An overwhelming number of furloughed airline pilots are applying to fly private jets – here's what top aviation executives are looking when hiring

MyLoupe/Universal Images Group via Getty ImagesThe pilot shortage that once plagued aviation is now gone thanks to the coronavirus pandemic.
  • The aviation industry is experiencing a mass exodus of furloughed airline pilots trying to find work in private aviation.
  • With only so many vacancies to fill, the pilot shortage is gone and replaced by a highly competitive job market.
  • Business Insider spoke to three private aviation executives who revealed what they’re looking for when they hire pilots.
  • Visit Business Insider’s homepage for more stories.

Furloughed pilots are hoping to find new homes in the private aviation sector as they get notices from their struggling commercial airline employers.

The private aviation industry is currently experiencing a massive expansion with some firms rushing to purchase more planes and hire additional pilots to fly them. XOJET Aviation, for example, is looking to increase its fleet by 50% and hire between 40 and 45 pilots for every 10 planes it adds.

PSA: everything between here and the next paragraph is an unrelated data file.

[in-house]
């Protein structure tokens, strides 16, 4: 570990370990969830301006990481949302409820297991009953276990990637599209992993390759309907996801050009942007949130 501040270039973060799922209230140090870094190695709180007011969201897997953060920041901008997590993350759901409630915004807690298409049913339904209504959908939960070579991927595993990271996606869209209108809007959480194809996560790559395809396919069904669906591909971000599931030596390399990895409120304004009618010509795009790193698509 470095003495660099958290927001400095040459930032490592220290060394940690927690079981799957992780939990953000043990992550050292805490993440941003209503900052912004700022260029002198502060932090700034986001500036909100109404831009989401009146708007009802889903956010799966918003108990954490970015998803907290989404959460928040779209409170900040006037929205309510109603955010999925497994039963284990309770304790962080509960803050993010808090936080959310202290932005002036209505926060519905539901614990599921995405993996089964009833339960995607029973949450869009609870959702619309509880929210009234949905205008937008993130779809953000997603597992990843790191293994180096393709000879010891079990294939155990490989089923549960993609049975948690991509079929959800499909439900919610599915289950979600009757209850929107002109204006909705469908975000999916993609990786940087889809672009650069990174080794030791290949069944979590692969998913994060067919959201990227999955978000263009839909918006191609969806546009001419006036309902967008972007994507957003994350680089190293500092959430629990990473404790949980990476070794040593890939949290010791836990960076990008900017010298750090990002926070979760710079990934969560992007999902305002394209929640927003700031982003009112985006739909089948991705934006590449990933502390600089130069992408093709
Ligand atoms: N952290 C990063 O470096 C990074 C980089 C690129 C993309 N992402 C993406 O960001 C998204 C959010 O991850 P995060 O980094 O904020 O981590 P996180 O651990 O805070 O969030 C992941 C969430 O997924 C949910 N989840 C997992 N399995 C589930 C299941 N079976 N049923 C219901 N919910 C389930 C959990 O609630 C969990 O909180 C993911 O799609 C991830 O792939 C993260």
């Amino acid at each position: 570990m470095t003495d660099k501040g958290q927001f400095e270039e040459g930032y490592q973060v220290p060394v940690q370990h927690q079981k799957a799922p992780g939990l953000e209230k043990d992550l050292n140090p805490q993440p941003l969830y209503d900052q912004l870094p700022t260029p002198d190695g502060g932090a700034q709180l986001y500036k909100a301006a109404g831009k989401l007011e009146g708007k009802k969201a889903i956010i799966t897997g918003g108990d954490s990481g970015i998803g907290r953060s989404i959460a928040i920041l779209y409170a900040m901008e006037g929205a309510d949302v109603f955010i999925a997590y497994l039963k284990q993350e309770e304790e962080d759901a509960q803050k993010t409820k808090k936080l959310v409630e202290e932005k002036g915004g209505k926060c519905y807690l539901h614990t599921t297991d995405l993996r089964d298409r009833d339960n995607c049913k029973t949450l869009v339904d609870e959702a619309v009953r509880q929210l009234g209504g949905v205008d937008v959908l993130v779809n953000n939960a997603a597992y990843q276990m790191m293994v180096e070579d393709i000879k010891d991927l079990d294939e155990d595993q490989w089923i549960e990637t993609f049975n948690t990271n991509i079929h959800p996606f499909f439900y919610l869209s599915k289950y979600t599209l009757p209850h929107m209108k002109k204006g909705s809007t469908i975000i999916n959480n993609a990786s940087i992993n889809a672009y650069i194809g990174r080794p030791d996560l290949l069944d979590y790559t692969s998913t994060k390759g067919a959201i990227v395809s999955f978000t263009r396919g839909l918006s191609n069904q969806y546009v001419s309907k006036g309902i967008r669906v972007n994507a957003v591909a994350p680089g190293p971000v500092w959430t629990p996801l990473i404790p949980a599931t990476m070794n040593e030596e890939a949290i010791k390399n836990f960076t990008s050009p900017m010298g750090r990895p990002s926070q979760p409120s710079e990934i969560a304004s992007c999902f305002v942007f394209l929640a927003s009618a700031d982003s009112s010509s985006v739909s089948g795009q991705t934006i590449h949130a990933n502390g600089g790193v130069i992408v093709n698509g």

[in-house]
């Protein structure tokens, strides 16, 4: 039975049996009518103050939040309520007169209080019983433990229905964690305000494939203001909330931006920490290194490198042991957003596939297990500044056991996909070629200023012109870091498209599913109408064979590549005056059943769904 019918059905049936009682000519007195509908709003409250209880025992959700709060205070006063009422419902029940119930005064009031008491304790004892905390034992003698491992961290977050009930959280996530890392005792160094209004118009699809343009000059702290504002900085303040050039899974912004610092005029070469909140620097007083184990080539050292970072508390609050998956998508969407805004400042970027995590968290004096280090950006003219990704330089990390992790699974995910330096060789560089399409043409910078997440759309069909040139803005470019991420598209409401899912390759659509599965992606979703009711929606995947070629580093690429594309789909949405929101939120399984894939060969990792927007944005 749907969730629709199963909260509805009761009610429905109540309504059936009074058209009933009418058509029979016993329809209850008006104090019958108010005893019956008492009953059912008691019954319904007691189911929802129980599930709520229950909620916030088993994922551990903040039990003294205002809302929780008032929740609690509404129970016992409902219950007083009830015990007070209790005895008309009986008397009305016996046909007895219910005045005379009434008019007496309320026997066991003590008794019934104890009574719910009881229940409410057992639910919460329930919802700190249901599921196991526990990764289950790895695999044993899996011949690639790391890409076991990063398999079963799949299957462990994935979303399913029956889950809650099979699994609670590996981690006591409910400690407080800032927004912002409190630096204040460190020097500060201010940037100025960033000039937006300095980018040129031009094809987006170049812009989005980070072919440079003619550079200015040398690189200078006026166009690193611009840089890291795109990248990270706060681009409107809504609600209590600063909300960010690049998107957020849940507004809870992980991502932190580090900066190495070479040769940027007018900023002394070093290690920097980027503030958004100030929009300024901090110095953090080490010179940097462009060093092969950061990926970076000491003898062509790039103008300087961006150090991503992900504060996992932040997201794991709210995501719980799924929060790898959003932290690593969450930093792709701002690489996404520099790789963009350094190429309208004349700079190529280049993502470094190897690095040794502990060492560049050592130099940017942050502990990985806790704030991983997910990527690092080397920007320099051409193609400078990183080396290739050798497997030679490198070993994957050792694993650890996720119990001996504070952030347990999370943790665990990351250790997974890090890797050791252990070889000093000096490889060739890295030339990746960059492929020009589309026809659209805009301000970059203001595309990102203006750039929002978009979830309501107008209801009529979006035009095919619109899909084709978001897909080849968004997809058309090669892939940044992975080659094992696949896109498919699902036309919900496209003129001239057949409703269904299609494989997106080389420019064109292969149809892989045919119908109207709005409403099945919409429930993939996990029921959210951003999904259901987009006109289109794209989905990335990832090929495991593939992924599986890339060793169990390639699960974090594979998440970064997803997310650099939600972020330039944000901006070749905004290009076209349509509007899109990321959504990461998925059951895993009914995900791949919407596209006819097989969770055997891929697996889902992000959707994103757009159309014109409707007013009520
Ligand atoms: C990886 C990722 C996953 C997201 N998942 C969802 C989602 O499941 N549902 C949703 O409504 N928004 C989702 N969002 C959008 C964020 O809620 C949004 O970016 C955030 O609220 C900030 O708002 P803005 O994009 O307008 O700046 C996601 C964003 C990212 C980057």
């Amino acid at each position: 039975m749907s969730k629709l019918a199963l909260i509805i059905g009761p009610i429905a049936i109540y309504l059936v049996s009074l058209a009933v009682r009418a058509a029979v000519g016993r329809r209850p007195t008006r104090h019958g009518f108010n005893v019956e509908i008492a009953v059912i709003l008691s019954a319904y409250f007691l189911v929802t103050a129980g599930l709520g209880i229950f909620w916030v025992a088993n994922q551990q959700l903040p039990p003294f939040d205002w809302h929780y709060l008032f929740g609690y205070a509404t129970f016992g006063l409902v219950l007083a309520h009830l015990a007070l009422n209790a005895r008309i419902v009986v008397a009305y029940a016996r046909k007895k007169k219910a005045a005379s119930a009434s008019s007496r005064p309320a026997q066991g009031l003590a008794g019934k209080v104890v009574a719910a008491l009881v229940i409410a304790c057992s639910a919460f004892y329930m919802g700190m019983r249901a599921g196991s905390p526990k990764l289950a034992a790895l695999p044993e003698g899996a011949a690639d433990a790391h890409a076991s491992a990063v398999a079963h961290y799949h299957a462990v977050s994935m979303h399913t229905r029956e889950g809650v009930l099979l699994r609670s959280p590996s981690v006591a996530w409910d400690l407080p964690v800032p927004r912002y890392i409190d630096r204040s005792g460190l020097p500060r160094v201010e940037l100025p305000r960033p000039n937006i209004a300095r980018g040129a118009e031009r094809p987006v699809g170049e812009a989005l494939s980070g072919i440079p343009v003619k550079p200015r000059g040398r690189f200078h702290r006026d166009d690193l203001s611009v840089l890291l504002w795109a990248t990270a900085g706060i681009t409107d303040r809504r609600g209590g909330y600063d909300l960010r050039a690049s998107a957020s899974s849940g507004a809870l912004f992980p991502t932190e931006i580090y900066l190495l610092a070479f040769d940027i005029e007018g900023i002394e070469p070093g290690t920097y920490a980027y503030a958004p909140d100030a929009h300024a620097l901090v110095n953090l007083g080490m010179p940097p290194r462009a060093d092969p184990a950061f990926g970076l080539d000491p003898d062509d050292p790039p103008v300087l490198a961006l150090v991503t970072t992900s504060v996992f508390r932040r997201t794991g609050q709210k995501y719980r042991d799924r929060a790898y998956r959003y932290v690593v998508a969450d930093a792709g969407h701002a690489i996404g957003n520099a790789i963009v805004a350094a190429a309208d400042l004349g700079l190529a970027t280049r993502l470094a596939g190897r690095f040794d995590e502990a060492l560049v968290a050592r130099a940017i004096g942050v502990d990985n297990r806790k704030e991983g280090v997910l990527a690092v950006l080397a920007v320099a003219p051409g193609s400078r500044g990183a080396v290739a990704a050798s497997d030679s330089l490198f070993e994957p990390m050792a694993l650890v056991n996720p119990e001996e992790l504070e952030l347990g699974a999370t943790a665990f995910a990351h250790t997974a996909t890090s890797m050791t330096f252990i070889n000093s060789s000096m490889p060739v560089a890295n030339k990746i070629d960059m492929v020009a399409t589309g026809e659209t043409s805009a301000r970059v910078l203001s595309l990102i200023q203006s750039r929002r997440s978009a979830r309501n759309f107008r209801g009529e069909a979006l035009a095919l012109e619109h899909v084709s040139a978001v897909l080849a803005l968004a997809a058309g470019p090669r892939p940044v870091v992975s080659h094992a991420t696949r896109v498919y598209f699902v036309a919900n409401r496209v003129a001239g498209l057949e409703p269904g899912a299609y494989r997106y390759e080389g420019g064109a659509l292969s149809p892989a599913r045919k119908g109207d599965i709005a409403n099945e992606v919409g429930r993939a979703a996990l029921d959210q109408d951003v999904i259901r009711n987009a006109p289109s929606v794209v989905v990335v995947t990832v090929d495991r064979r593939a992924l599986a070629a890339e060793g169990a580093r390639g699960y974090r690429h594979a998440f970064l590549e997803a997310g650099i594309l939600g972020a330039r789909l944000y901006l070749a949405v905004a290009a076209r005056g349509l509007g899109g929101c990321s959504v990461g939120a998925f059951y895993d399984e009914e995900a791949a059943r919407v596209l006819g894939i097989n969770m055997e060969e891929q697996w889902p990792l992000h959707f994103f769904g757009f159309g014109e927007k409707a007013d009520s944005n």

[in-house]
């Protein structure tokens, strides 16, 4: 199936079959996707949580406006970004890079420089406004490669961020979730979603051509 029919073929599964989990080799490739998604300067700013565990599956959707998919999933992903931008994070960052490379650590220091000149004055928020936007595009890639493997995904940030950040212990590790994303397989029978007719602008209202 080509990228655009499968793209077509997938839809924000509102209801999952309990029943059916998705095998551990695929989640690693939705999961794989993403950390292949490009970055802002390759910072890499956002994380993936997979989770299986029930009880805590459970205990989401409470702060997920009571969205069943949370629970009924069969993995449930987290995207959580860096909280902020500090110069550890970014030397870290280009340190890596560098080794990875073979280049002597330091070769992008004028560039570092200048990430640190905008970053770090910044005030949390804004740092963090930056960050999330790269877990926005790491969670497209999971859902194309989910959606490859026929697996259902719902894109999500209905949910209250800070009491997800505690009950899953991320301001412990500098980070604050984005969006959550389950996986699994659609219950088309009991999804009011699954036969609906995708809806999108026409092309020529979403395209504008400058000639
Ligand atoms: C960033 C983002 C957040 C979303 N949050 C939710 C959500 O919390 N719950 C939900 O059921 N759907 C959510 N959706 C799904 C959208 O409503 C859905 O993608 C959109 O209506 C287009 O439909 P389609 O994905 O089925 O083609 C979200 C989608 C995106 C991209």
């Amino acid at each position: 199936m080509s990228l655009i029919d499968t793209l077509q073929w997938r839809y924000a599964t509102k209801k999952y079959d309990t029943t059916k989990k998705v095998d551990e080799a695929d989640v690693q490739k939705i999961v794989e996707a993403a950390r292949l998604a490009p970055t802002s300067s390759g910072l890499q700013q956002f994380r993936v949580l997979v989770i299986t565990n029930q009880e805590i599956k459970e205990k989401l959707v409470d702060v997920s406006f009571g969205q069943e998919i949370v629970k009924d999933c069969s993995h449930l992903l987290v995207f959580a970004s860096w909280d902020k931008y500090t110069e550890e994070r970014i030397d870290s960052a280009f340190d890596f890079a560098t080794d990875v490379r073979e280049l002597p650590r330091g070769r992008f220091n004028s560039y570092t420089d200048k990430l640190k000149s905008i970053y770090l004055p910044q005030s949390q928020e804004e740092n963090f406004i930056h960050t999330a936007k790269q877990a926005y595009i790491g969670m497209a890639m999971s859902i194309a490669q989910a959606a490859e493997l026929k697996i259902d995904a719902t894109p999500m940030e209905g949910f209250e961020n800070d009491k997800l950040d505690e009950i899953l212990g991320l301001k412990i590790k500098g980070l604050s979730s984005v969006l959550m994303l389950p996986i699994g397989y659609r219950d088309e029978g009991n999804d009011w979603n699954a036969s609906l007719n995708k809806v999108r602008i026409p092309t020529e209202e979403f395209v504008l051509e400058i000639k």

Transitioning out of the commercial airliners and into private aircraft is a great opportunity for a pilot to keep their wings and outfly the downturn. However, even the most eager applicant will need to contend with thousands of like-minded colleagues all with comparable levels of experience vying for the few available vacancies.

“I think the last I looked, we had something like 4,000 pilot resumes applying for XOJET Aviation,” Kevin Thomas, XOJET Aviation’s president and chief operating officer, told Business Insider in an interview.

Business Insider spoke with three private aviation executives from XOJET, Jet Linx, and Flexjet and learned what they’re looking for above all when hiring new pilots to fly their aircraft.

Repositioning from the airlines to the private jet

US Navy Gulfstream C-37ALt. Shawn Eklund/DVIDS/US NavyA Gulfstream private jet aircraft.